# Use equation and cases for big and numerous equation

I have a system of differential equations I want to write. Some equations are very long and there are numerous.

I wonder if there is a way to split the equations (automaticaly if possible) and to split the system. And any advide on how handle big systems is welcomed. (write the system is a good/bad idea, a table is better... anything you want)

Here is a prototype of my code

\documentclass[a4paper]{article}
\usepackage{amssymb}
\usepackage{amsmath}

\begin{document}
$$\begin{cases} \frac{dx}{dt} = \nu\alpha\beta\gamma + \nu\alpha\beta\gamma + \nu\alpha\beta\gamma + \nu\alpha\beta\gamma + \nu\alpha\beta\gamma + \nu\alpha\beta\gamma + \nu\alpha\beta\gamma + \nu\alpha\beta\gamma + \nu\alpha\beta\gamma + \nu\alpha\beta\gamma + \nu\alpha\beta\gamma + \nu\alpha\beta\gamma + \nu\alpha\beta\gamma + \nu\alpha\beta\gamma + \nu\alpha\beta\gamma + \nu\alpha\beta\gamma + \nu\alpha\beta\gamma + \nu\alpha\beta\gamma + \nu\alpha\beta\gamma + \nu\alpha\beta\gamma\\ \frac{dx}{dt} = \nu\alpha\beta\gamma \\ \frac{dx}{dt} = \nu\alpha\beta\gamma \\ \frac{dx}{dt} = \nu\alpha\beta\gamma \\ \frac{dx}{dt} = \nu\alpha\beta\gamma \\ \frac{dx}{dt} = \nu\alpha\beta\gamma \\ \frac{dx}{dt} = \nu\alpha\beta\gamma \\ \frac{dx}{dt} = \nu\alpha\beta\gamma \\ \frac{dx}{dt} = \nu\alpha\beta\gamma \\ \frac{dx}{dt} = \nu\alpha\beta\gamma \\ \frac{dx}{dt} = \nu\alpha\beta\gamma \\ \frac{dx}{dt} = \nu\alpha\beta\gamma \\ \frac{dx}{dt} = \nu\alpha\beta\gamma \\ \frac{dx}{dt} = \nu\alpha\beta\gamma \\ \frac{dx}{dt} = \nu\alpha\beta\gamma \\ \frac{dx}{dt} = \nu\alpha\beta\gamma \\ \frac{dx}{dt} = \nu\alpha\beta\gamma \\ \frac{dx}{dt} = \nu\alpha\beta\gamma \\ \frac{dx}{dt} = \nu\alpha\beta\gamma \\ \frac{dx}{dt} = \nu\alpha\beta\gamma \\ \frac{dx}{dt} = \nu\alpha\beta\gamma \\ \frac{dx}{dt} = \nu\alpha\beta\gamma \\ \frac{dx}{dt} = \nu\alpha\beta\gamma \\ \frac{dx}{dt} = \nu\alpha\beta\gamma \\ \frac{dx}{dt} = \nu\alpha\beta\gamma \\ \frac{dx}{dt} = \nu\alpha\beta\gamma \\ \frac{dx}{dt} = \nu\alpha\beta\gamma \\ \frac{dx}{dt} = \nu\alpha\beta\gamma \\ \frac{dx}{dt} = \nu\alpha\beta\gamma \\ \frac{dx}{dt} = \nu\alpha\beta\gamma \\ \frac{dx}{dt} = \nu\alpha\beta\gamma \\ \frac{dx}{dt} = \nu\alpha\beta\gamma \\ \frac{dx}{dt} = \nu\alpha\beta\gamma \\ \frac{dx}{dt} = \nu\alpha\beta\gamma \\ \frac{dx}{dt} = \nu\alpha\beta\gamma \\ \frac{dx}{dt} = \nu\alpha\beta\gamma \\ \frac{dx}{dt} = \nu\alpha\beta\gamma \\ \frac{dx}{dt} = \nu\alpha\beta\gamma \\ \frac{dx}{dt} = \nu\alpha\beta\gamma \\ \frac{dx}{dt} = \nu\alpha\beta\gamma \\ \frac{dx}{dt} = \nu\alpha\beta\gamma \\ \frac{dx}{dt} = \nu\alpha\beta\gamma \\ \frac{dx}{dt} = \nu\alpha\beta\gamma \\ \frac{dx}{dt} = \nu\alpha\beta\gamma \\ \frac{dx}{dt} = \nu\alpha\beta\gamma \\ \frac{dx}{dt} = \nu\alpha\beta\gamma \\ \frac{dx}{dt} = \nu\alpha\beta\gamma \\ \frac{dx}{dt} = \nu\alpha\beta\gamma \\ \frac{dx}{dt} = \nu\alpha\beta\gamma \\ \frac{dx}{dt} = \nu\alpha\beta\gamma \\ \frac{dx}{dt} = \nu\alpha\beta\gamma \\ \frac{dx}{dt} = \nu\alpha\beta\gamma \\ \frac{dx}{dt} = \nu\alpha\beta\gamma \\ \frac{dx}{dt} = \nu\alpha\beta\gamma \\ \frac{dx}{dt} = \nu\alpha\beta\gamma \\ \frac{dx}{dt} = \nu\alpha\beta\gamma \\ \frac{dx}{dt} = \nu\alpha\beta\gamma \\ \end{cases}$$
\end{document}


Some suggestions/observations:

• Since the system of differential equations looks like it might span more than 1 page, you should not use an equation environment. Instead, use either an align or align* (the latter if you do not need equation numbers) environment, along with an \allowdisplaybreaks statement.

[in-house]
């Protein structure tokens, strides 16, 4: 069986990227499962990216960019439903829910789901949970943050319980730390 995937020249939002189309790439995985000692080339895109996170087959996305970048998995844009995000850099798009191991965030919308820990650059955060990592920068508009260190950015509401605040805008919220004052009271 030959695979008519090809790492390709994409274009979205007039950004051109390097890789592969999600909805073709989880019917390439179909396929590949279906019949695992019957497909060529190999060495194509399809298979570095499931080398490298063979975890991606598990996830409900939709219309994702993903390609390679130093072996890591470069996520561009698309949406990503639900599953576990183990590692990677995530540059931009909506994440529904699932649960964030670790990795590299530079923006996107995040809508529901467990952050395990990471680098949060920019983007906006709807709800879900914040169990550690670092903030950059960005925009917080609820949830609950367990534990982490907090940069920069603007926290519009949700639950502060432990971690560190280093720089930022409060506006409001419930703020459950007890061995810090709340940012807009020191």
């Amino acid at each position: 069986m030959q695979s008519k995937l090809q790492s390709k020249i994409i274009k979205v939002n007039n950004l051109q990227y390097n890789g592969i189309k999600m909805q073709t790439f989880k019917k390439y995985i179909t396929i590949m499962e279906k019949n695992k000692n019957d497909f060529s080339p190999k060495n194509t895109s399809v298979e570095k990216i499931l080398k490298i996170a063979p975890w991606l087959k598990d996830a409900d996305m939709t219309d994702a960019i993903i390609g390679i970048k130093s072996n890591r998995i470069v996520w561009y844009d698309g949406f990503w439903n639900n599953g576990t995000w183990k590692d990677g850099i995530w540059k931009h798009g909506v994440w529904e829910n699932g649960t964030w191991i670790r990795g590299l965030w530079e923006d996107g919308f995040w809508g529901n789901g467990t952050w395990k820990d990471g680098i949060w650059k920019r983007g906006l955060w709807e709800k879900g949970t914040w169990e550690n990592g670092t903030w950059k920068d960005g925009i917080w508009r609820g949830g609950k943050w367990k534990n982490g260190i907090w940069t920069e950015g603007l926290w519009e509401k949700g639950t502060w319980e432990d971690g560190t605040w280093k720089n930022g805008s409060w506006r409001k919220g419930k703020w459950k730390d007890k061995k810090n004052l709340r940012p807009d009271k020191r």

• It seems pointless to use a cases environment if the equations end up spanning 2 or more pages. However, I may be missing something.

• If you have a long expression on the right-hand side, encase it in a \parbox directive, as is shown below. That way, you'll get automatic line-breaking, which would appear to be one of your objectives.

\documentclass{article}
\usepackage{amssymb,amsmath}
\allowdisplaybreaks
\begin{document}

\begin{align*}
\frac{dx}{dt} &= \parbox[t]{0.75\textwidth}{\raggedright%
$\nu\alpha\beta\gamma + \nu\alpha\beta\gamma + \nu\alpha\beta\gamma + \nu\alpha\beta\gamma + \nu\alpha\beta\gamma + \nu\alpha\beta\gamma + \nu\alpha\beta\gamma + \nu\alpha\beta\gamma + \nu\alpha\beta\gamma + \nu\alpha\beta\gamma + \nu\alpha\beta\gamma + \nu\alpha\beta\gamma + \nu\alpha\beta\gamma + \nu\alpha\beta\gamma + \nu\alpha\beta\gamma + \nu\alpha\beta\gamma + \nu\alpha\beta\gamma + \nu\alpha\beta\gamma + \nu\alpha\beta\gamma + \nu\alpha\beta\gamma$}\\
\frac{dx}{dt} &= \nu\alpha\beta\gamma \\
\frac{dx}{dt} &= \nu\alpha\beta\gamma \\
\frac{dx}{dt} &= \nu\alpha\beta\gamma
\end{align*}

\end{document}

• * align or align*with \allowdisplaybreaks instead of equation ok * I don't understand the cases part * what do the parameters of parboxmean ? * With this version, we loose the bracket... – Ccile Oct 25 '17 at 19:44
• @Mico: Why a \parbox for which you have to specify a width, whereas aligned or multlined don't require it? – Bernard Oct 25 '17 at 19:45
• @Bernard - the OP asked for automatic linebreaking. Inline-style math in a parbox will deliver just that, whereas the aligned and multlined environments will not. The only, and fairly minor, cost of using a \parbox is that a width has to be selected. 0.75\textwidth is obviously merely an example, but it happens to work in the present case. :-) – Mico Oct 25 '17 at 20:01
• @Ccile - What is a curly brace that spans more than one page even supposed to signify? I honestly have no idea. About the \parbox ("paragraph box") directive: [t] means that top-alignment is requested (the default is centering), and 0.75\texwidth` specifies the desired width. – Mico Oct 25 '17 at 20:03
• Curly brace on 2 pages -> I have no idea too, it was just in case of... Ok, thanks – Ccile Oct 25 '17 at 20:15